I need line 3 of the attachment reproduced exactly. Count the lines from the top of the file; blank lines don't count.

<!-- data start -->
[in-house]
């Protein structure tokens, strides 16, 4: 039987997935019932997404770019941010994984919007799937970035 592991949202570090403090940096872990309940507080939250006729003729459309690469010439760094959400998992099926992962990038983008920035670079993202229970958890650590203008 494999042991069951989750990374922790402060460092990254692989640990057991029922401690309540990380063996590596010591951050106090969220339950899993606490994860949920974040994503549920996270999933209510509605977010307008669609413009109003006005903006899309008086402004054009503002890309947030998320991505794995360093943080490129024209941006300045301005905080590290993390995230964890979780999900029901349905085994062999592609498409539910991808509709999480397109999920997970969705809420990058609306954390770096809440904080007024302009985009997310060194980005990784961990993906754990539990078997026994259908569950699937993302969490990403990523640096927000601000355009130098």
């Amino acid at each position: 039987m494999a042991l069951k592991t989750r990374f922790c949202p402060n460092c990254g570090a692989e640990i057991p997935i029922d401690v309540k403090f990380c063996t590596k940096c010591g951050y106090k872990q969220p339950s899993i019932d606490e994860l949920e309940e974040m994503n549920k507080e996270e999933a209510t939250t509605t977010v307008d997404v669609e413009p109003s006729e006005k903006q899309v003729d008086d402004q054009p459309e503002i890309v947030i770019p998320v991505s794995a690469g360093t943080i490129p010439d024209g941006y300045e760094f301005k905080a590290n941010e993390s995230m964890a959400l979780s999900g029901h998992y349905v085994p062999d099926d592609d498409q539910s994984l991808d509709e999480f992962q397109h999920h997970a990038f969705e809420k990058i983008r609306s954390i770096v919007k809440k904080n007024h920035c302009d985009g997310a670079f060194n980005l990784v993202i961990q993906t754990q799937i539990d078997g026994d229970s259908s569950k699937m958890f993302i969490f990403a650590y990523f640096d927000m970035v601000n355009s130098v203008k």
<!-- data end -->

């Amino acid at each position: 039987m494999a042991l069951k592991t989750r990374f922790c949202p402060n460092c990254g570090a692989e640990i057991p997935i029922d401690v309540k403090f990380c063996t590596k940096c010591g951050y106090k872990q969220p339950s899993i019932d606490e994860l949920e309940e974040m994503n549920k507080e996270e999933a209510t939250t509605t977010v307008d997404v669609e413009p109003s006729e006005k903006q899309v003729d008086d402004q054009p459309e503002i890309v947030i770019p998320v991505s794995a690469g360093t943080i490129p010439d024209g941006y300045e760094f301005k905080a590290n941010e993390s995230m964890a959400l979780s999900g029901h998992y349905v085994p062999d099926d592609d498409q539910s994984l991808d509709e999480f992962q397109h999920h997970a990038f969705e809420k990058i983008r609306s954390i770096v919007k809440k904080n007024h920035c302009d985009g997310a670079f060194n980005l990784v993202i961990q993906t754990q799937i539990d078997g026994d229970s259908s569950k699937m958890f993302i969490f990403a650590y990523f640096d927000m970035v601000n355009s130098v203008k």